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Do Brands Need to 'Speak American'?

Do Brands Need to 'Speak American'?
Image credit: heath_bar | Flickr

Brands are ignoring 60 percent or more of the U.S. consumer base, according to a new study. The study proclaims that an area of the country it calls “The New Heartland” is a culturally different swath of America, and in order to market to this segment of the nation, brands must learn to “Speak American."

The New Heartland Group, a Nashville-based marketing firm, is behind the study, which was conducted with Prince Market Research. Chief strategist Paul Jankowski, who not only authored the study, but also the accompanying book Speak America Too: Your Guide To Building Powerful Brands In The New Heartland, says the proclamation is purposefully provocative. 

“It makes people stop for a second to consider the context,” he explains. “All ‘speak American’ means is to be culturally relevant in the way you speak to consumers. You have to speak their language, which is an overtone to the cultural distinctions, not the actual spoken language. The payoff for brands that understand how to speak to Americans in a culturally relevant way is huge. That’s what we’re hoping to convey."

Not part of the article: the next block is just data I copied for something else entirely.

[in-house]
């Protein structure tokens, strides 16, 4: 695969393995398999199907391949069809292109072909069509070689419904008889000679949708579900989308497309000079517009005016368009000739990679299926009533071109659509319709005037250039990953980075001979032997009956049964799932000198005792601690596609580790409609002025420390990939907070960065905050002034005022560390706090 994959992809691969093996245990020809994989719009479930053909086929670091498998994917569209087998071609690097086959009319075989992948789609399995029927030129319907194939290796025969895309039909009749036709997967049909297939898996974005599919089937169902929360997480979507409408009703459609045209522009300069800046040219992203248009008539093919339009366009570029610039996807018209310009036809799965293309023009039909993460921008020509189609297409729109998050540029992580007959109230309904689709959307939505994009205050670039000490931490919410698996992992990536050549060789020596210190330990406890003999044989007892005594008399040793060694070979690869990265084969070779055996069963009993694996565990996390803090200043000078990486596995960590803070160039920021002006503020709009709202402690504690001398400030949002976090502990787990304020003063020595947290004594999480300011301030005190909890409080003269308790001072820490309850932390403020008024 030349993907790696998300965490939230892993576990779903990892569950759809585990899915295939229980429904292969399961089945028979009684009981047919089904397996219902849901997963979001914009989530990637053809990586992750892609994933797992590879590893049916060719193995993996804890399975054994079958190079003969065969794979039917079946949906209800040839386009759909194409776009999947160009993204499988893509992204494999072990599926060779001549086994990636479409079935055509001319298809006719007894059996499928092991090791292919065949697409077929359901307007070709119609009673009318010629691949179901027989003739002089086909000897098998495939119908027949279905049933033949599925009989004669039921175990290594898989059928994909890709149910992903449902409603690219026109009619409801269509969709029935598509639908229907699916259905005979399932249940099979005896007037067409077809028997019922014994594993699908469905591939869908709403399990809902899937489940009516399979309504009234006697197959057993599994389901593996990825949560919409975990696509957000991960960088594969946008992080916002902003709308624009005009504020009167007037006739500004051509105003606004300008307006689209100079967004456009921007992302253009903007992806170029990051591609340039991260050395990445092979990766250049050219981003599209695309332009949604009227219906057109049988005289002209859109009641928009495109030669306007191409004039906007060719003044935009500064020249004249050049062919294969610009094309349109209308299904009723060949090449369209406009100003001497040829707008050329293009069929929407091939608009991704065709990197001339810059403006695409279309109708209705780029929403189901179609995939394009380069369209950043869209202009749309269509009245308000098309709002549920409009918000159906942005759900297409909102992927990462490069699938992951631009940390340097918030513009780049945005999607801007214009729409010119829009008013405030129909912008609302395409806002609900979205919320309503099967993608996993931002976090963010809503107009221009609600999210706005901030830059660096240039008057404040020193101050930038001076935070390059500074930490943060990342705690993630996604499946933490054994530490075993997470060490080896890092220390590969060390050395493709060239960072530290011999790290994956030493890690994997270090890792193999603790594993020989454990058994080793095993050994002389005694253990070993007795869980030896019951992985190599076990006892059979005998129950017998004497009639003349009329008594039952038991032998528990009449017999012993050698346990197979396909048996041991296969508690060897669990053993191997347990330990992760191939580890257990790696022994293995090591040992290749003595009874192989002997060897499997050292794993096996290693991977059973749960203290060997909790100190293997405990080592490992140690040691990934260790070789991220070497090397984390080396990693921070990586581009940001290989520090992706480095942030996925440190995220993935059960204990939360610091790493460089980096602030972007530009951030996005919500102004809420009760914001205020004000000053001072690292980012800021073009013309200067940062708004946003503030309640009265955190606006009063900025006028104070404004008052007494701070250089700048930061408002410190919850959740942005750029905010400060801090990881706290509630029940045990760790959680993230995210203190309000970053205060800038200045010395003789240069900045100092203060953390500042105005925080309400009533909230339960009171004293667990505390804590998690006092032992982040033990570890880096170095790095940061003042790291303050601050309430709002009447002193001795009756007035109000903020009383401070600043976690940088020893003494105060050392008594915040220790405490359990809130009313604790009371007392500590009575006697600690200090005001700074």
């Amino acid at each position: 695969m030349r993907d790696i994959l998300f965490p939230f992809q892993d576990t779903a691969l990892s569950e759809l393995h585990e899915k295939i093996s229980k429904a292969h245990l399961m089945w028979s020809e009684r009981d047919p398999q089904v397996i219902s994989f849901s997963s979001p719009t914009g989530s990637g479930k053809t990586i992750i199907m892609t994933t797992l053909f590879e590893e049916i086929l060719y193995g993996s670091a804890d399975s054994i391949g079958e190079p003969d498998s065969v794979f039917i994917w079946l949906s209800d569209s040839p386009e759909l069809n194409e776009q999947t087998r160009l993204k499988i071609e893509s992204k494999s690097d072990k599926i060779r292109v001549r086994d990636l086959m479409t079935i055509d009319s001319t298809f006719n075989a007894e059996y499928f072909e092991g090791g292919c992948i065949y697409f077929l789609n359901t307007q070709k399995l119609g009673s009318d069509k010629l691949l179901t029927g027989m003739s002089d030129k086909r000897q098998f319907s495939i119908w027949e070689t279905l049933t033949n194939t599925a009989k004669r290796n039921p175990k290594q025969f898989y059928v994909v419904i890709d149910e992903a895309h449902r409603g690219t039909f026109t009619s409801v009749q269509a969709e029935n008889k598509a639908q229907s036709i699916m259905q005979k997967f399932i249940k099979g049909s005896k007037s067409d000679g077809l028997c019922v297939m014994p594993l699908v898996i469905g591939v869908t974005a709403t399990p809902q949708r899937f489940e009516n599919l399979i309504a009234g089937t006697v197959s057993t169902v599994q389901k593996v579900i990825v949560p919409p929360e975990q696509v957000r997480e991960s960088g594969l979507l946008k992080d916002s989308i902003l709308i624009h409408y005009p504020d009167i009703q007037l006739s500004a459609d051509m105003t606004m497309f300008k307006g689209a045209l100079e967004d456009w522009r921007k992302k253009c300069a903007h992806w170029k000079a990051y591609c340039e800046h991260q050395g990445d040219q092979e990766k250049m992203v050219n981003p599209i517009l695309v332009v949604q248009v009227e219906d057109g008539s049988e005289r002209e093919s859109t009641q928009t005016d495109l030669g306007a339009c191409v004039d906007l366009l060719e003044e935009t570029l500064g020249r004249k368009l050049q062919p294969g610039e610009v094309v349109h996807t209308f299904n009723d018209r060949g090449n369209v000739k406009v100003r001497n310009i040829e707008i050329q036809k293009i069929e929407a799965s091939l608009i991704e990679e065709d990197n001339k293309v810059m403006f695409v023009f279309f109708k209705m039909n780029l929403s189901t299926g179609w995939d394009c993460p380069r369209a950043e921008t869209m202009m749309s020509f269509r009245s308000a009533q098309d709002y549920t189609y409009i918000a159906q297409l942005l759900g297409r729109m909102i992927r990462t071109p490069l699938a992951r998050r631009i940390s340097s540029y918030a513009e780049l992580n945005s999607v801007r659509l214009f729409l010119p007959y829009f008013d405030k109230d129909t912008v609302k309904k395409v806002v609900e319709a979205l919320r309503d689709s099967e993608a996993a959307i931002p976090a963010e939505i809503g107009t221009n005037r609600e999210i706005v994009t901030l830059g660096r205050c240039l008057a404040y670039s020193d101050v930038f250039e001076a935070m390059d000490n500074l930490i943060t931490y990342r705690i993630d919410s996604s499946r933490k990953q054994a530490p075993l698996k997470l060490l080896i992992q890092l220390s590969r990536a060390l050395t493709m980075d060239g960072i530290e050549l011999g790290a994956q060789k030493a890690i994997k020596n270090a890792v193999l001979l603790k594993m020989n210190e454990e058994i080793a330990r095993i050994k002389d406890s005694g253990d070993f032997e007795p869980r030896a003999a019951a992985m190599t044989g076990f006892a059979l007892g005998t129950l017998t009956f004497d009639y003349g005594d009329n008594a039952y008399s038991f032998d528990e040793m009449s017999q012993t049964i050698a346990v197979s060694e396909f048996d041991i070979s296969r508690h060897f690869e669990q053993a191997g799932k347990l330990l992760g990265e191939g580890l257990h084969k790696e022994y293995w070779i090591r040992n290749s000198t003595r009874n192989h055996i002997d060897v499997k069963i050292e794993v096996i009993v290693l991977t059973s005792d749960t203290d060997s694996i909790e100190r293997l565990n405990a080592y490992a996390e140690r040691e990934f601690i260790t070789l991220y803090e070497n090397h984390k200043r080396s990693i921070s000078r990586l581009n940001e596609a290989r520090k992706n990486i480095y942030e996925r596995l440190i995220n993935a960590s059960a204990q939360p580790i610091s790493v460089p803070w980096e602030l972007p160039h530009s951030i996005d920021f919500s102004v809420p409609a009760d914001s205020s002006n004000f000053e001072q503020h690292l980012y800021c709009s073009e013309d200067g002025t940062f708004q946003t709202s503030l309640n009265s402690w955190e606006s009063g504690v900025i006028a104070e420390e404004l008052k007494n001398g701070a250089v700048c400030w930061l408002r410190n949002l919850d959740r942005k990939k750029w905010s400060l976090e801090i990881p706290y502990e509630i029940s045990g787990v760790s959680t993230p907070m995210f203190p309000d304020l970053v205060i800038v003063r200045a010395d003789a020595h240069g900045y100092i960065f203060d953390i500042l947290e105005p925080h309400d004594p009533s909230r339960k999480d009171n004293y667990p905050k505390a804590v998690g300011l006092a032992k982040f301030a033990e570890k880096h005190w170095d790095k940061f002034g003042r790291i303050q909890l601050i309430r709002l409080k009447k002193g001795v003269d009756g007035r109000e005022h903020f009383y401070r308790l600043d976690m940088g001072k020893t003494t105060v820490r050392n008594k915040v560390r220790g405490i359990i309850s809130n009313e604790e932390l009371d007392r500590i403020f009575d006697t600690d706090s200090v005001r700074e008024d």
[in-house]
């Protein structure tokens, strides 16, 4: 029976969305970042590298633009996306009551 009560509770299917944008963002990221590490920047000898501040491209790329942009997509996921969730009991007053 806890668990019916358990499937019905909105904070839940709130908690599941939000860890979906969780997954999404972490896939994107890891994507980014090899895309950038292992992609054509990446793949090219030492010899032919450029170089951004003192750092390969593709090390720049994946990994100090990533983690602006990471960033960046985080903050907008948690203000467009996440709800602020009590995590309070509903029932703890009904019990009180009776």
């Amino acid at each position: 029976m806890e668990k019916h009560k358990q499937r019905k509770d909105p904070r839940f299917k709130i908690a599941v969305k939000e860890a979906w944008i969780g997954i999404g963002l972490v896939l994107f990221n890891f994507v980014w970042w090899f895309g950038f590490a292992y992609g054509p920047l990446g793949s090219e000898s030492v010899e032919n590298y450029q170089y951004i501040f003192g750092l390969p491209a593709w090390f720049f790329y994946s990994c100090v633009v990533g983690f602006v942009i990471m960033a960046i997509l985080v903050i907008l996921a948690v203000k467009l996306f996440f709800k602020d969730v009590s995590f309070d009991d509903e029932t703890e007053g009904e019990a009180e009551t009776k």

The study is a survey of consumers living in the southwest, midwest and parts of the southeast, which Jankowski theorized were a unique and overlooked consumer market. The New Heartland is essentially everything east of the line of states running from North Dakota to Texas, ending at Ohio, West Virginia and Virginia, but excluding the beltway area of northern Virginia and south Florida. According to Jankowski, that accounts for 60 percent or more of the buying power in the U.S.

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The research argues that this swath of the country is not a demographic, but a culture. It’s a group defined by its values -- faith, community and family -- all of which directly influence buying decisions, brand loyalty and attitudes towards brands. If you work at a national brand and you can divide your data, look at the characteristics of the flyover states vs. the coasts. Look at rural vs. urban. You’ll see differences. This is a broad example of what he’s talking about.

The study reveals that only 5 percent of residents in the New Heartland think brands understand them. Brands seem to be spending a lot of money on messaging that falls on deaf ears. It shows consumers there consider their faith (not specifically religion) a factor in buying decisions -- the clip of 44 percent. The power of community screams from the report, which shows that 86 percent of New Hearltand women trust recommendations from friends in buying decisions over any other influence. And a whopping 79 percent of this audience says it is more motivated to buy a brand that uses family in its advertising.